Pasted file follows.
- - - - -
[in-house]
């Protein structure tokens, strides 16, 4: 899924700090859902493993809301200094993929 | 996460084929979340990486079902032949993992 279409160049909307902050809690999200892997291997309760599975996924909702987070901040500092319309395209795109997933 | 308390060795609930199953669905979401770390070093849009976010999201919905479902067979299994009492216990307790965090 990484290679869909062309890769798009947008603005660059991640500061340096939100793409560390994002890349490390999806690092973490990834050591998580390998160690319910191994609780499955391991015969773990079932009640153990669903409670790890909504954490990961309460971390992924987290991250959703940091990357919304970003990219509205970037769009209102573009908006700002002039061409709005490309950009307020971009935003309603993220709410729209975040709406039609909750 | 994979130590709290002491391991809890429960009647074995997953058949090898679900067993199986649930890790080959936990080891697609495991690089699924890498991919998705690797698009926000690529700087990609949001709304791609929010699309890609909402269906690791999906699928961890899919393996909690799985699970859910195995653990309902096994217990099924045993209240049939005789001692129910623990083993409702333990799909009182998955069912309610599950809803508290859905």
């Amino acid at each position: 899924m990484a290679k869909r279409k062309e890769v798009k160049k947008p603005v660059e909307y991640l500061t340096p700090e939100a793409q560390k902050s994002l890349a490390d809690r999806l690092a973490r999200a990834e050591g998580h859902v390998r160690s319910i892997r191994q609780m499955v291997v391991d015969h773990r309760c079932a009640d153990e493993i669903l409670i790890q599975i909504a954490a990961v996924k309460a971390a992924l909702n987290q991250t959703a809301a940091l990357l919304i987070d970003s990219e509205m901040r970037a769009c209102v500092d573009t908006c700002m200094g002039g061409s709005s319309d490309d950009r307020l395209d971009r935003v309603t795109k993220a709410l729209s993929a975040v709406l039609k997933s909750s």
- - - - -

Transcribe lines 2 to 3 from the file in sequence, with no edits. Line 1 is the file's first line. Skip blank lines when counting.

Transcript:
């Protein structure tokens, strides 16, 4: 899924700090859902493993809301200094993929 | 996460084929979340990486079902032949993992 279409160049909307902050809690999200892997291997309760599975996924909702987070901040500092319309395209795109997933 | 308390060795609930199953669905979401770390070093849009976010999201919905479902067979299994009492216990307790965090 990484290679869909062309890769798009947008603005660059991640500061340096939100793409560390994002890349490390999806690092973490990834050591998580390998160690319910191994609780499955391991015969773990079932009640153990669903409670790890909504954490990961309460971390992924987290991250959703940091990357919304970003990219509205970037769009209102573009908006700002002039061409709005490309950009307020971009935003309603993220709410729209975040709406039609909750 | 994979130590709290002491391991809890429960009647074995997953058949090898679900067993199986649930890790080959936990080891697609495991690089699924890498991919998705690797698009926000690529700087990609949001709304791609929010699309890609909402269906690791999906699928961890899919393996909690799985699970859910195995653990309902096994217990099924045993209240049939005789001692129910623990083993409702333990799909009182998955069912309610599950809803508290859905």
């Amino acid at each position: 899924m990484a290679k869909r279409k062309e890769v798009k160049k947008p603005v660059e909307y991640l500061t340096p700090e939100a793409q560390k902050s994002l890349a490390d809690r999806l690092a973490r999200a990834e050591g998580h859902v390998r160690s319910i892997r191994q609780m499955v291997v391991d015969h773990r309760c079932a009640d153990e493993i669903l409670i790890q599975i909504a954490a990961v996924k309460a971390a992924l909702n987290q991250t959703a809301a940091l990357l919304i987070d970003s990219e509205m901040r970037a769009c209102v500092d573009t908006c700002m200094g002039g061409s709005s319309d490309d950009r307020l395209d971009r935003v309603t795109k993220a709410l729209s993929a975040v709406l039609k997933s909750s």